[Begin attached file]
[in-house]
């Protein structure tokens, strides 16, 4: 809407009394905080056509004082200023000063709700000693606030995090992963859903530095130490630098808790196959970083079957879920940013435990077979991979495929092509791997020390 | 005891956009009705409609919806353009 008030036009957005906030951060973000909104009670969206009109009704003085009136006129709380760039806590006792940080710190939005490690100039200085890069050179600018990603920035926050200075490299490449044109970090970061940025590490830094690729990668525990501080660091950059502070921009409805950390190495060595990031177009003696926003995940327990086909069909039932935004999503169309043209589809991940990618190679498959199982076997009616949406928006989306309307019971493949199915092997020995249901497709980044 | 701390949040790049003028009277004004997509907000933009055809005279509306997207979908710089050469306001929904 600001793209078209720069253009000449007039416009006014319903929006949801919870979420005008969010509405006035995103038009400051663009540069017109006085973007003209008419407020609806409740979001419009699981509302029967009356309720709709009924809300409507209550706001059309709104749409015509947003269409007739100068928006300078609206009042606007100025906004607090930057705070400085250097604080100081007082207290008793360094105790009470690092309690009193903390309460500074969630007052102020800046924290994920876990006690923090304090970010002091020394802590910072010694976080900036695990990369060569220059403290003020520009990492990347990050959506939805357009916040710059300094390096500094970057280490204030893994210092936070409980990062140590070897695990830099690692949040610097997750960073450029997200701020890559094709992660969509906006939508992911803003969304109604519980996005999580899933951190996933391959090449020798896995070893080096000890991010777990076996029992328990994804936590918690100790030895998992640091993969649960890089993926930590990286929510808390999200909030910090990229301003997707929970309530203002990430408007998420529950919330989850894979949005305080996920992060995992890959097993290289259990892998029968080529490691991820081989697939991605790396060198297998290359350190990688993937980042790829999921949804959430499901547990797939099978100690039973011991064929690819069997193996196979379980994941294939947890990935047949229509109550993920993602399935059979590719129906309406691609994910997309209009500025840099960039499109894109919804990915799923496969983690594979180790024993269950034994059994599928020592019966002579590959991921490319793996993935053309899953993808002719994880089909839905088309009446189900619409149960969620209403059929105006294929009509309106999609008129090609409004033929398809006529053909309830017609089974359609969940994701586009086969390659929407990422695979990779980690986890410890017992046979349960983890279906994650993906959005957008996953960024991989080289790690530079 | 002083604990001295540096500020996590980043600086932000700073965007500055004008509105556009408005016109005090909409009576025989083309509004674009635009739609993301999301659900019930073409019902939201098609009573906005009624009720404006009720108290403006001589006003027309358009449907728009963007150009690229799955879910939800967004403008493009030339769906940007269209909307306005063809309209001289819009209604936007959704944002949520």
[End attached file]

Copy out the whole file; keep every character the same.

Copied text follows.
[in-house]
């Protein structure tokens, strides 16, 4: 809407009394905080056509004082200023000063709700000693606030995090992963859903530095130490630098808790196959970083079957879920940013435990077979991979495929092509791997020390 | 005891956009009705409609919806353009 008030036009957005906030951060973000909104009670969206009109009704003085009136006129709380760039806590006792940080710190939005490690100039200085890069050179600018990603920035926050200075490299490449044109970090970061940025590490830094690729990668525990501080660091950059502070921009409805950390190495060595990031177009003696926003995940327990086909069909039932935004999503169309043209589809991940990618190679498959199982076997009616949406928006989306309307019971493949199915092997020995249901497709980044 | 701390949040790049003028009277004004997509907000933009055809005279509306997207979908710089050469306001929904 600001793209078209720069253009000449007039416009006014319903929006949801919870979420005008969010509405006035995103038009400051663009540069017109006085973007003209008419407020609806409740979001419009699981509302029967009356309720709709009924809300409507209550706001059309709104749409015509947003269409007739100068928006300078609206009042606007100025906004607090930057705070400085250097604080100081007082207290008793360094105790009470690092309690009193903390309460500074969630007052102020800046924290994920876990006690923090304090970010002091020394802590910072010694976080900036695990990369060569220059403290003020520009990492990347990050959506939805357009916040710059300094390096500094970057280490204030893994210092936070409980990062140590070897695990830099690692949040610097997750960073450029997200701020890559094709992660969509906006939508992911803003969304109604519980996005999580899933951190996933391959090449020798896995070893080096000890991010777990076996029992328990994804936590918690100790030895998992640091993969649960890089993926930590990286929510808390999200909030910090990229301003997707929970309530203002990430408007998420529950919330989850894979949005305080996920992060995992890959097993290289259990892998029968080529490691991820081989697939991605790396060198297998290359350190990688993937980042790829999921949804959430499901547990797939099978100690039973011991064929690819069997193996196979379980994941294939947890990935047949229509109550993920993602399935059979590719129906309406691609994910997309209009500025840099960039499109894109919804990915799923496969983690594979180790024993269950034994059994599928020592019966002579590959991921490319793996993935053309899953993808002719994880089909839905088309009446189900619409149960969620209403059929105006294929009509309106999609008129090609409004033929398809006529053909309830017609089974359609969940994701586009086969390659929407990422695979990779980690986890410890017992046979349960983890279906994650993906959005957008996953960024991989080289790690530079 | 002083604990001295540096500020996590980043600086932000700073965007500055004008509105556009408005016109005090909409009576025989083309509004674009635009739609993301999301659900019930073409019902939201098609009573906005009624009720404006009720108290403006001589006003027309358009449907728009963007150009690229799955879910939800967004403008493009030339769906940007269209909307306005063809309209001289819009209604936007959704944002949520």